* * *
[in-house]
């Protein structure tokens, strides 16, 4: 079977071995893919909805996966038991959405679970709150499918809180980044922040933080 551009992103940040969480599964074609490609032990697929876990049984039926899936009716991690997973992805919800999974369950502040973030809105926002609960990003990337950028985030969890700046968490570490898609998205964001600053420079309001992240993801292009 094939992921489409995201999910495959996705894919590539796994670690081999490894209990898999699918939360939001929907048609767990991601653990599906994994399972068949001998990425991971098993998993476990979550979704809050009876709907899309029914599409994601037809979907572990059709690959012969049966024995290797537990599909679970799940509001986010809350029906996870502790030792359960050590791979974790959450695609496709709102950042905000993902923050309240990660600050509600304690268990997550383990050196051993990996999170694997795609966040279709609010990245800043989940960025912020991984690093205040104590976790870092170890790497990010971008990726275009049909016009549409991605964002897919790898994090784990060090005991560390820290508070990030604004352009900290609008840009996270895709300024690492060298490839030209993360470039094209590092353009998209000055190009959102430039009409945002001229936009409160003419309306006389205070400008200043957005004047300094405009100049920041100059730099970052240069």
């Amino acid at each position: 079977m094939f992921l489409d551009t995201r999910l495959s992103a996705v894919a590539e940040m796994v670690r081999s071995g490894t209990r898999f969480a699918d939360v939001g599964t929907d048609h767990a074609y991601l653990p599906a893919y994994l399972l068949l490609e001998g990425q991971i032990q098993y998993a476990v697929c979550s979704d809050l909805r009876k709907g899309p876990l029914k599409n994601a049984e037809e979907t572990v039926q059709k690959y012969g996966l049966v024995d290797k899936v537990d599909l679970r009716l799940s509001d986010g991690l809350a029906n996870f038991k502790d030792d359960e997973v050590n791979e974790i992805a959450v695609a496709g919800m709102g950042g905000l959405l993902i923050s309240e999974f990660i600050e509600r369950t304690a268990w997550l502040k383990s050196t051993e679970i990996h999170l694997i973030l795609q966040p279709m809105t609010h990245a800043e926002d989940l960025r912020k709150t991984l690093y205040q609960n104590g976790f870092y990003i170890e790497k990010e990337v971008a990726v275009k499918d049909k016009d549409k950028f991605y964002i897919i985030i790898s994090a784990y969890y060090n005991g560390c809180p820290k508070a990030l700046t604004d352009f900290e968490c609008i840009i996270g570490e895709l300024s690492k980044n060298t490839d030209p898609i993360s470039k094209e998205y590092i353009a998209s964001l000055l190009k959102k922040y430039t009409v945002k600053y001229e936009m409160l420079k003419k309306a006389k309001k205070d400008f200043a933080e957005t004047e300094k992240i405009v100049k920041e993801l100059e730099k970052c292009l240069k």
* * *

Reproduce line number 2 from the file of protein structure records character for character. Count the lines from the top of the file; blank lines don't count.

């Protein structure tokens, strides 16, 4: 079977071995893919909805996966038991959405679970709150499918809180980044922040933080 551009992103940040969480599964074609490609032990697929876990049984039926899936009716991690997973992805919800999974369950502040973030809105926002609960990003990337950028985030969890700046968490570490898609998205964001600053420079309001992240993801292009 094939992921489409995201999910495959996705894919590539796994670690081999490894209990898999699918939360939001929907048609767990991601653990599906994994399972068949001998990425991971098993998993476990979550979704809050009876709907899309029914599409994601037809979907572990059709690959012969049966024995290797537990599909679970799940509001986010809350029906996870502790030792359960050590791979974790959450695609496709709102950042905000993902923050309240990660600050509600304690268990997550383990050196051993990996999170694997795609966040279709609010990245800043989940960025912020991984690093205040104590976790870092170890790497990010971008990726275009049909016009549409991605964002897919790898994090784990060090005991560390820290508070990030604004352009900290609008840009996270895709300024690492060298490839030209993360470039094209590092353009998209000055190009959102430039009409945002001229936009409160003419309306006389205070400008200043957005004047300094405009100049920041100059730099970052240069």